Traumatic brain injuries (TBI) or concussions contributed to about 30% of all injury deaths according to estimates from the Centers for Disease Control and Prevention. As a result, companies are working diligently to develop tests for the detection of TBI and concussions.
Chembio Diagnostics is the latest firm to step into the arena, through a collaboration with Perseus Science Group. The two companies are working to develop a point-of-care diagnostic test for TBI.
“We’re going to put their patented biomarker onto the [DPP] to develop a rapid test for concussion,” John Sperzel, Chembio’s CEO, told MD+DI. “The way the test works is that you stick the fingertip just like you would do for a diabetes test and take about a 10-microliter sample of blood – apply it to our platform, apply an activation biological and you get a result in 15 to 20 minutes.”
The terms call for Chembio to receive funding from Perseus, subject to satisfying certain milestones, to advance the development of the test. This agreement builds on previous agreements between the two firms that resulted in the completion of technical feasibility to detect Perseus’ patented biomarker.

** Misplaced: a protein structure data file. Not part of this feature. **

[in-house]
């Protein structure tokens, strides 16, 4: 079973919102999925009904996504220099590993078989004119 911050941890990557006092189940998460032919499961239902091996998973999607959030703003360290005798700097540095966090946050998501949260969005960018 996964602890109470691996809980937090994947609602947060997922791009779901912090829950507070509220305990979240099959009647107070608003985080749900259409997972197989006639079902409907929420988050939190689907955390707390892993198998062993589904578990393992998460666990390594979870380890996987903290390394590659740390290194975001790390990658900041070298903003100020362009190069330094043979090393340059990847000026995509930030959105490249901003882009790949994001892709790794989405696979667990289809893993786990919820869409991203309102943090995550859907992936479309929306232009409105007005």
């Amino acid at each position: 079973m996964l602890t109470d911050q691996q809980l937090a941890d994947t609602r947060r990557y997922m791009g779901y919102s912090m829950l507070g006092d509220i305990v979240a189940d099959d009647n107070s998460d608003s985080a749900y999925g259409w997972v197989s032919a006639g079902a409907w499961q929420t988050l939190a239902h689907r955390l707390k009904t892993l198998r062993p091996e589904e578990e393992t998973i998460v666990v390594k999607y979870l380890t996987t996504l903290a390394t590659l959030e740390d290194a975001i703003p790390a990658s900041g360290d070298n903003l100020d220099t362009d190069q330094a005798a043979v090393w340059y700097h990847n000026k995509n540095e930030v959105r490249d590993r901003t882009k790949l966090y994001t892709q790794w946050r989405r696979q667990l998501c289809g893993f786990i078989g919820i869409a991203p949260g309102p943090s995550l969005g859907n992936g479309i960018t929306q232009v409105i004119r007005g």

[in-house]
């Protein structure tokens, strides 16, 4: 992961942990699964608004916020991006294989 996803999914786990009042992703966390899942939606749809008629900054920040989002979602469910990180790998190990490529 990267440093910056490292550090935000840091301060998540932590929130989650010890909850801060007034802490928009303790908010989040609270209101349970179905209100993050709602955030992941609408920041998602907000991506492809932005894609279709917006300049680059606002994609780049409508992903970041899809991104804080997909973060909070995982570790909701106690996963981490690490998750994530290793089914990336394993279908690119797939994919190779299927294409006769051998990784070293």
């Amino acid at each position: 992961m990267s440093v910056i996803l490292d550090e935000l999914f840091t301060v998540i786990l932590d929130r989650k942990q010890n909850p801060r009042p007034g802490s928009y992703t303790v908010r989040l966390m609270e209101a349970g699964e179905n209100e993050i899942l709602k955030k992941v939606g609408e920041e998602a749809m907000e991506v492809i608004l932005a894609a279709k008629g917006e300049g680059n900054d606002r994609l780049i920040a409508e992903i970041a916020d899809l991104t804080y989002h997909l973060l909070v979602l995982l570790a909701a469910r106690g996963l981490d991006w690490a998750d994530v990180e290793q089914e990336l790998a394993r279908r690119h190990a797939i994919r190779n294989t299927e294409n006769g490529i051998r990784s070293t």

“We completed that feasibility and this latest agreement is to move into the development stage,” Sperzel said.
Chembio said that it would have to get a nod from FDA before it could market the test. If the test could clear regulatory hurdles then it would give Chembio and Perseus an opportunity to compete against Banyan Biomarkers, a firm that received a de novo request from FDA for a blood-based detection platform for concussion.
“The platform that [Banyan Biomarkers] has is an ELISA-based laboratory platform,” he said. “They have licensed that platform to Biomérieux, who’s going to put it on a lab platform. They’ve licensed it to Abbott who hopes to put it on their iStat platform. We hope to be the first to bring a fingerstick point-of-care device to the market.”
Outside of Banyan Biomarkers approach, current methods for diagnosing TBI include neurological examination, cognitive testing, and imaging tests such as CT scan, MRI, and PET scans.
“That’s a pretty expensive way and frankly not a definitive way to either rule in or rule out, [TBI] or concussions,” he said. “We think this could be a significant … test in the overall assessment of [TBI].”